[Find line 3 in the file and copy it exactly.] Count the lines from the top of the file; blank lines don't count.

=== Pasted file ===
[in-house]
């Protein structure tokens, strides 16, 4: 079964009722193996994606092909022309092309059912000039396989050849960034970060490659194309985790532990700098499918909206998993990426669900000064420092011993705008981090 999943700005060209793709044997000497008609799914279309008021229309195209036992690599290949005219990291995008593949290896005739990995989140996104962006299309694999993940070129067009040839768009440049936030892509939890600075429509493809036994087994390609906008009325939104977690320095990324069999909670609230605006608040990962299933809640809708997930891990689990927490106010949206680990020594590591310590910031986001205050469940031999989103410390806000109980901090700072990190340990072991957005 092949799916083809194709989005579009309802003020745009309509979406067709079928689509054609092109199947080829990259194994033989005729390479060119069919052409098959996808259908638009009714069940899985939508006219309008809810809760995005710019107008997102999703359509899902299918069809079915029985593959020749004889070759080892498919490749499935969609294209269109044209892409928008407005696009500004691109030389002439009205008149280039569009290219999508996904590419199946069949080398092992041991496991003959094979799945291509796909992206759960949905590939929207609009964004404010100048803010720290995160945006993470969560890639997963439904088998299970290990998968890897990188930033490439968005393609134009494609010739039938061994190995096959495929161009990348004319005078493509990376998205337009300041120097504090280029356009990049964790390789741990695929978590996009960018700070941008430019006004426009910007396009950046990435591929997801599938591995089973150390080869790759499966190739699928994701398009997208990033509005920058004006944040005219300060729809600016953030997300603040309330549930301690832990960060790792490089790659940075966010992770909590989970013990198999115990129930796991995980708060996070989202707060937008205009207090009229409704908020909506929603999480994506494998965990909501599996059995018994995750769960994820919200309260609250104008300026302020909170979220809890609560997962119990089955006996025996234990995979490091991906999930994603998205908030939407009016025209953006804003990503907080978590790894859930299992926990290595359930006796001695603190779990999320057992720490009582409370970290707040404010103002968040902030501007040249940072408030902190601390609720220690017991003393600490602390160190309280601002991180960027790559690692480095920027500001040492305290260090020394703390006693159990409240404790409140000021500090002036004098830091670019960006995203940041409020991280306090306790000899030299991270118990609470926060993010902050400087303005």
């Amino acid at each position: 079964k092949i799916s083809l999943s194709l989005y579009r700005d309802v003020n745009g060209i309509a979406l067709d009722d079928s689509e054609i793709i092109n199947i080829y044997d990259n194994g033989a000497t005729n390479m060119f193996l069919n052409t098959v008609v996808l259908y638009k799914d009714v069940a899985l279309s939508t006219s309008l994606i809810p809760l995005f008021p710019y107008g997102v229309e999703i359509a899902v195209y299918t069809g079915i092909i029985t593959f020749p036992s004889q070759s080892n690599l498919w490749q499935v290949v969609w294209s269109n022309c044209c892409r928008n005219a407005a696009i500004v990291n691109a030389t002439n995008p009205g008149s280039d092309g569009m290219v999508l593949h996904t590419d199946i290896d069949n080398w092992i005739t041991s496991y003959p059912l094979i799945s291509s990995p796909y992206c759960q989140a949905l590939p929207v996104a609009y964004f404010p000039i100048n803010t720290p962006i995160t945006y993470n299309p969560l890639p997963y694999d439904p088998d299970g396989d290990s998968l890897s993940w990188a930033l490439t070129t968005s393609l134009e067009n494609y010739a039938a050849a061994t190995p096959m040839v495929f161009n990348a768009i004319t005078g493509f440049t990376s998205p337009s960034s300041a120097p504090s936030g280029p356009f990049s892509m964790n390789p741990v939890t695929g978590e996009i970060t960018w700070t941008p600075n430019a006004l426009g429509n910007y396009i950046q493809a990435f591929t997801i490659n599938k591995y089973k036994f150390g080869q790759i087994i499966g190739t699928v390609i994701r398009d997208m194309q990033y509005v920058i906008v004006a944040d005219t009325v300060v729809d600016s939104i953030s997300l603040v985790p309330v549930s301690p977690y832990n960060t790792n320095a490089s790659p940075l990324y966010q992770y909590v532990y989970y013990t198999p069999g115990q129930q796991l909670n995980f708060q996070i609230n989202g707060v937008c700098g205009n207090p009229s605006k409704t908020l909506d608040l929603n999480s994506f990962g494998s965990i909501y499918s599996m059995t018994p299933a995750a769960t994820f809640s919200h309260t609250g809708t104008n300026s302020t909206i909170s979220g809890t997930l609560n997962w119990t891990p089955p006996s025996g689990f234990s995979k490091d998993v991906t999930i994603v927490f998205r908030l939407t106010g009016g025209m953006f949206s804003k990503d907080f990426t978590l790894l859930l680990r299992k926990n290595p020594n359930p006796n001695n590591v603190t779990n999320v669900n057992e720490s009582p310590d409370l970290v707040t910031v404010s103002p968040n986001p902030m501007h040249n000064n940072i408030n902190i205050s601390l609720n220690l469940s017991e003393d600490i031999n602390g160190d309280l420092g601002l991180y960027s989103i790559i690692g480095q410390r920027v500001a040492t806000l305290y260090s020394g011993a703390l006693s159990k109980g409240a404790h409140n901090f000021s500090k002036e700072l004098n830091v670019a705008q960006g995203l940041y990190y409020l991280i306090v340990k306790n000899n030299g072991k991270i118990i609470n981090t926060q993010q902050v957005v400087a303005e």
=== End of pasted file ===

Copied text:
């Amino acid at each position: 079964k092949i799916s083809l999943s194709l989005y579009r700005d309802v003020n745009g060209i309509a979406l067709d009722d079928s689509e054609i793709i092109n199947i080829y044997d990259n194994g033989a000497t005729n390479m060119f193996l069919n052409t098959v008609v996808l259908y638009k799914d009714v069940a899985l279309s939508t006219s309008l994606i809810p809760l995005f008021p710019y107008g997102v229309e999703i359509a899902v195209y299918t069809g079915i092909i029985t593959f020749p036992s004889q070759s080892n690599l498919w490749q499935v290949v969609w294209s269109n022309c044209c892409r928008n005219a407005a696009i500004v990291n691109a030389t002439n995008p009205g008149s280039d092309g569009m290219v999508l593949h996904t590419d199946i290896d069949n080398w092992i005739t041991s496991y003959p059912l094979i799945s291509s990995p796909y992206c759960q989140a949905l590939p929207v996104a609009y964004f404010p000039i100048n803010t720290p962006i995160t945006y993470n299309p969560l890639p997963y694999d439904p088998d299970g396989d290990s998968l890897s993940w990188a930033l490439t070129t968005s393609l134009e067009n494609y010739a039938a050849a061994t190995p096959m040839v495929f161009n990348a768009i004319t005078g493509f440049t990376s998205p337009s960034s300041a120097p504090s936030g280029p356009f990049s892509m964790n390789p741990v939890t695929g978590e996009i970060t960018w700070t941008p600075n430019a006004l426009g429509n910007y396009i950046q493809a990435f591929t997801i490659n599938k591995y089973k036994f150390g080869q790759i087994i499966g190739t699928v390609i994701r398009d997208m194309q990033y509005v920058i906008v004006a944040d005219t009325v300060v729809d600016s939104i953030s997300l603040v985790p309330v549930s301690p977690y832990n960060t790792n320095a490089s790659p940075l990324y966010q992770y909590v532990y989970y013990t198999p069999g115990q129930q796991l909670n995980f708060q996070i609230n989202g707060v937008c700098g205009n207090p009229s605006k409704t908020l909506d608040l929603n999480s994506f990962g494998s965990i909501y499918s599996m059995t018994p299933a995750a769960t994820f809640s919200h309260t609250g809708t104008n300026s302020t909206i909170s979220g809890t997930l609560n997962w119990t891990p089955p006996s025996g689990f234990s995979k490091d998993v991906t999930i994603v927490f998205r908030l939407t106010g009016g025209m953006f949206s804003k990503d907080f990426t978590l790894l859930l680990r299992k926990n290595p020594n359930p006796n001695n590591v603190t779990n999320v669900n057992e720490s009582p310590d409370l970290v707040t910031v404010s103002p968040n986001p902030m501007h040249n000064n940072i408030n902190i205050s601390l609720n220690l469940s017991e003393d600490i031999n602390g160190d309280l420092g601002l991180y960027s989103i790559i690692g480095q410390r920027v500001a040492t806000l305290y260090s020394g011993a703390l006693s159990k109980g409240a404790h409140n901090f000021s500090k002036e700072l004098n830091v670019a705008q960006g995203l940041y990190y409020l991280i306090v340990k306790n000899n030299g072991k991270i118990i609470n981090t926060q993010q902050v957005v400087a303005e």